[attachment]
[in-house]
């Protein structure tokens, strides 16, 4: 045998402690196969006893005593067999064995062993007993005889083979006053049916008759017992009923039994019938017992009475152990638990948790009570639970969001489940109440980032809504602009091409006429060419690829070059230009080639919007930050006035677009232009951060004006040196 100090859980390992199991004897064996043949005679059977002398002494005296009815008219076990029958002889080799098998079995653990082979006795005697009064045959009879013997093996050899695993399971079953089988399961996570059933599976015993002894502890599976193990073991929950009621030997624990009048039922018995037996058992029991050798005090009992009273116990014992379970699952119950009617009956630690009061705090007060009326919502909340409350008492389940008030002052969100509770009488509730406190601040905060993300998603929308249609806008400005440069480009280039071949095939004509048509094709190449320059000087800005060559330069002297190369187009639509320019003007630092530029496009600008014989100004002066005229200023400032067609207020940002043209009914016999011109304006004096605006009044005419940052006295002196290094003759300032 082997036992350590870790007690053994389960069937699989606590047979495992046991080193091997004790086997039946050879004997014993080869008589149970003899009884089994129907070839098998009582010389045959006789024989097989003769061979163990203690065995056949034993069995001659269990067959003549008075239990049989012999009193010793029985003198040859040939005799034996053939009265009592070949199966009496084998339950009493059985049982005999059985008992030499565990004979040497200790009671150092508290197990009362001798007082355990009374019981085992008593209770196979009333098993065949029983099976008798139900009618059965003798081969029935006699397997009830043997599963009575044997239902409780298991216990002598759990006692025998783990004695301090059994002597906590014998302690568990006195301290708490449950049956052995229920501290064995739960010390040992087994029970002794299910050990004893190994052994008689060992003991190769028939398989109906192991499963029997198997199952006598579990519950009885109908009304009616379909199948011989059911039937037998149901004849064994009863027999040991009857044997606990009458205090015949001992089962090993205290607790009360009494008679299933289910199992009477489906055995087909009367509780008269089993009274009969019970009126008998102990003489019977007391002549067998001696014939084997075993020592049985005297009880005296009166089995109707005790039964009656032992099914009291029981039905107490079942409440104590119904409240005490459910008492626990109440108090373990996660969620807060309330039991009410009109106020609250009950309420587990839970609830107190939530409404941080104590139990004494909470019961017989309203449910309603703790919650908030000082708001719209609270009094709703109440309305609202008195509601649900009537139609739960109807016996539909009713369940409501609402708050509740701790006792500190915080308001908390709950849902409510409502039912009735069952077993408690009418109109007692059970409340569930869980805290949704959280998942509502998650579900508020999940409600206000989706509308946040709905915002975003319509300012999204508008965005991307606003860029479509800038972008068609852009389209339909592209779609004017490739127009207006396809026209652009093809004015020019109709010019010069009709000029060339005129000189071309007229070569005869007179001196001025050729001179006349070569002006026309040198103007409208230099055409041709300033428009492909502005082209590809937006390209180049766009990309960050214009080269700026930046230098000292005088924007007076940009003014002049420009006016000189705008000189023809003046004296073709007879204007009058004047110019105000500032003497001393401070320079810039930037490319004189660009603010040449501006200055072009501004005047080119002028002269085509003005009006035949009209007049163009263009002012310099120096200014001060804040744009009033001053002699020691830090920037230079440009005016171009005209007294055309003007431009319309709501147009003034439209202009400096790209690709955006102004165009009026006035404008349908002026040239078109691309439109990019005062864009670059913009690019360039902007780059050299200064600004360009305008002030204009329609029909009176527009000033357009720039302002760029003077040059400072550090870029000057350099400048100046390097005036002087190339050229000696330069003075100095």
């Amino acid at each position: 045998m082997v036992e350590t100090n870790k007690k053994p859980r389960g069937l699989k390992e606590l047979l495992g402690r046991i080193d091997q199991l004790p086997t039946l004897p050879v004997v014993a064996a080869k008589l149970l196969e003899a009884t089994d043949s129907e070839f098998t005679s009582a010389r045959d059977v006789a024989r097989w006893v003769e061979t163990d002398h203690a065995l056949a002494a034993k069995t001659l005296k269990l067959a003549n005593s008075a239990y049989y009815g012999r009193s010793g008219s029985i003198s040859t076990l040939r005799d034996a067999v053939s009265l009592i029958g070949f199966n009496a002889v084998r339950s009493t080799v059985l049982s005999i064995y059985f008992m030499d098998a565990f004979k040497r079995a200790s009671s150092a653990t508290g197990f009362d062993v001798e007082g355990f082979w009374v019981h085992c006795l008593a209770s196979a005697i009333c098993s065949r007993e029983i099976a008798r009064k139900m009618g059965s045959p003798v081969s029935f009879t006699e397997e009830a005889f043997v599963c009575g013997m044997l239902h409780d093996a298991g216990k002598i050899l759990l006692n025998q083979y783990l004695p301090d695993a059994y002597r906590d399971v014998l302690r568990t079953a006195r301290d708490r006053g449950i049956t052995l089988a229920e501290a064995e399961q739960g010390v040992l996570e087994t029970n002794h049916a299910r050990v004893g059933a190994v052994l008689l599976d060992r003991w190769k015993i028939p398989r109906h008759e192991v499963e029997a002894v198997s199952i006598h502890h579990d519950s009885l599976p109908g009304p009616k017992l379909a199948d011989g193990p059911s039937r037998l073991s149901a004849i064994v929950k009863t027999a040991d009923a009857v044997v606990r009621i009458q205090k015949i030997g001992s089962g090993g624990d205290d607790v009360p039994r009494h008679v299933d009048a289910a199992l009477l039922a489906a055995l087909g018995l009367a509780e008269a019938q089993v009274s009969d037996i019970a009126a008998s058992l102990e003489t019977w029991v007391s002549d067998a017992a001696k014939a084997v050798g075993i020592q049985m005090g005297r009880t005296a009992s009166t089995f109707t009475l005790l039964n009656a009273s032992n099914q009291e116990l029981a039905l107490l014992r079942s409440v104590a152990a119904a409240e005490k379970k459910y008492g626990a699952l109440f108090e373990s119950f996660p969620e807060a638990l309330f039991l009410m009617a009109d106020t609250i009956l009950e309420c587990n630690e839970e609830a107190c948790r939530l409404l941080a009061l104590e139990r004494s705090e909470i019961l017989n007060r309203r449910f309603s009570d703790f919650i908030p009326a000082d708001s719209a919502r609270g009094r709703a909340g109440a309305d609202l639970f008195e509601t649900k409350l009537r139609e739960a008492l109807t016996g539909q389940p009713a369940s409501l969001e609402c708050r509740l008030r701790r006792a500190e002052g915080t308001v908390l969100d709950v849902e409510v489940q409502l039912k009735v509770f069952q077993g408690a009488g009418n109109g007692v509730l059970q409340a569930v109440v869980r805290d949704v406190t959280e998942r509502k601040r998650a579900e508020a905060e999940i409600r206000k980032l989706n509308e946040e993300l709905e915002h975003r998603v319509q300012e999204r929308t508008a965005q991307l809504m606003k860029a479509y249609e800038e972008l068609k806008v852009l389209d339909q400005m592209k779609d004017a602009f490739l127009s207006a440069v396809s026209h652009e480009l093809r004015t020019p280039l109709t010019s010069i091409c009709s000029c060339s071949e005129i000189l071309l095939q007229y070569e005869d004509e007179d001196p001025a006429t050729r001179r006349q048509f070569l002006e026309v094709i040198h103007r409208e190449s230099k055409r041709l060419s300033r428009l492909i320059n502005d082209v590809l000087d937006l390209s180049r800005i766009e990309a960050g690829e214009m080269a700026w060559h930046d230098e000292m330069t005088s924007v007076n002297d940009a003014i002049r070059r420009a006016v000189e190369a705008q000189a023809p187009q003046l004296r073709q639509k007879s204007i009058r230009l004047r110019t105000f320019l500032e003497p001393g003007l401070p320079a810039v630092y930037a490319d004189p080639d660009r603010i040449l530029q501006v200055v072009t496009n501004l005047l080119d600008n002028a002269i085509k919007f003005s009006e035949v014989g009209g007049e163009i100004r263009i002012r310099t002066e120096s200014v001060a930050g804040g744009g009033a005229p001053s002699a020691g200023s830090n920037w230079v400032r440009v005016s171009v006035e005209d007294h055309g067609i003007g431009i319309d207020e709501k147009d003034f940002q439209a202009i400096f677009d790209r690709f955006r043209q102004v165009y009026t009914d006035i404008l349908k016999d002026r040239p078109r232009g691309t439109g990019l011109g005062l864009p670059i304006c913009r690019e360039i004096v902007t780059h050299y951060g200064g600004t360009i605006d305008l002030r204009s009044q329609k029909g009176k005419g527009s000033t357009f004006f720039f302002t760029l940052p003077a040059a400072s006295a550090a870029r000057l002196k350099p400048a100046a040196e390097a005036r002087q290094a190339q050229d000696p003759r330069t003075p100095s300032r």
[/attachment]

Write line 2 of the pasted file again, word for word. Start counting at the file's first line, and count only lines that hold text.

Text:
């Protein structure tokens, strides 16, 4: 045998402690196969006893005593067999064995062993007993005889083979006053049916008759017992009923039994019938017992009475152990638990948790009570639970969001489940109440980032809504602009091409006429060419690829070059230009080639919007930050006035677009232009951060004006040196 100090859980390992199991004897064996043949005679059977002398002494005296009815008219076990029958002889080799098998079995653990082979006795005697009064045959009879013997093996050899695993399971079953089988399961996570059933599976015993002894502890599976193990073991929950009621030997624990009048039922018995037996058992029991050798005090009992009273116990014992379970699952119950009617009956630690009061705090007060009326919502909340409350008492389940008030002052969100509770009488509730406190601040905060993300998603929308249609806008400005440069480009280039071949095939004509048509094709190449320059000087800005060559330069002297190369187009639509320019003007630092530029496009600008014989100004002066005229200023400032067609207020940002043209009914016999011109304006004096605006009044005419940052006295002196290094003759300032 082997036992350590870790007690053994389960069937699989606590047979495992046991080193091997004790086997039946050879004997014993080869008589149970003899009884089994129907070839098998009582010389045959006789024989097989003769061979163990203690065995056949034993069995001659269990067959003549008075239990049989012999009193010793029985003198040859040939005799034996053939009265009592070949199966009496084998339950009493059985049982005999059985008992030499565990004979040497200790009671150092508290197990009362001798007082355990009374019981085992008593209770196979009333098993065949029983099976008798139900009618059965003798081969029935006699397997009830043997599963009575044997239902409780298991216990002598759990006692025998783990004695301090059994002597906590014998302690568990006195301290708490449950049956052995229920501290064995739960010390040992087994029970002794299910050990004893190994052994008689060992003991190769028939398989109906192991499963029997198997199952006598579990519950009885109908009304009616379909199948011989059911039937037998149901004849064994009863027999040991009857044997606990009458205090015949001992089962090993205290607790009360009494008679299933289910199992009477489906055995087909009367509780008269089993009274009969019970009126008998102990003489019977007391002549067998001696014939084997075993020592049985005297009880005296009166089995109707005790039964009656032992099914009291029981039905107490079942409440104590119904409240005490459910008492626990109440108090373990996660969620807060309330039991009410009109106020609250009950309420587990839970609830107190939530409404941080104590139990004494909470019961017989309203449910309603703790919650908030000082708001719209609270009094709703109440309305609202008195509601649900009537139609739960109807016996539909009713369940409501609402708050509740701790006792500190915080308001908390709950849902409510409502039912009735069952077993408690009418109109007692059970409340569930869980805290949704959280998942509502998650579900508020999940409600206000989706509308946040709905915002975003319509300012999204508008965005991307606003860029479509800038972008068609852009389209339909592209779609004017490739127009207006396809026209652009093809004015020019109709010019010069009709000029060339005129000189071309007229070569005869007179001196001025050729001179006349070569002006026309040198103007409208230099055409041709300033428009492909502005082209590809937006390209180049766009990309960050214009080269700026930046230098000292005088924007007076940009003014002049420009006016000189705008000189023809003046004296073709007879204007009058004047110019105000500032003497001393401070320079810039930037490319004189660009603010040449501006200055072009501004005047080119002028002269085509003005009006035949009209007049163009263009002012310099120096200014001060804040744009009033001053002699020691830090920037230079440009005016171009005209007294055309003007431009319309709501147009003034439209202009400096790209690709955006102004165009009026006035404008349908002026040239078109691309439109990019005062864009670059913009690019360039902007780059050299200064600004360009305008002030204009329609029909009176527009000033357009720039302002760029003077040059400072550090870029000057350099400048100046390097005036002087190339050229000696330069003075100095």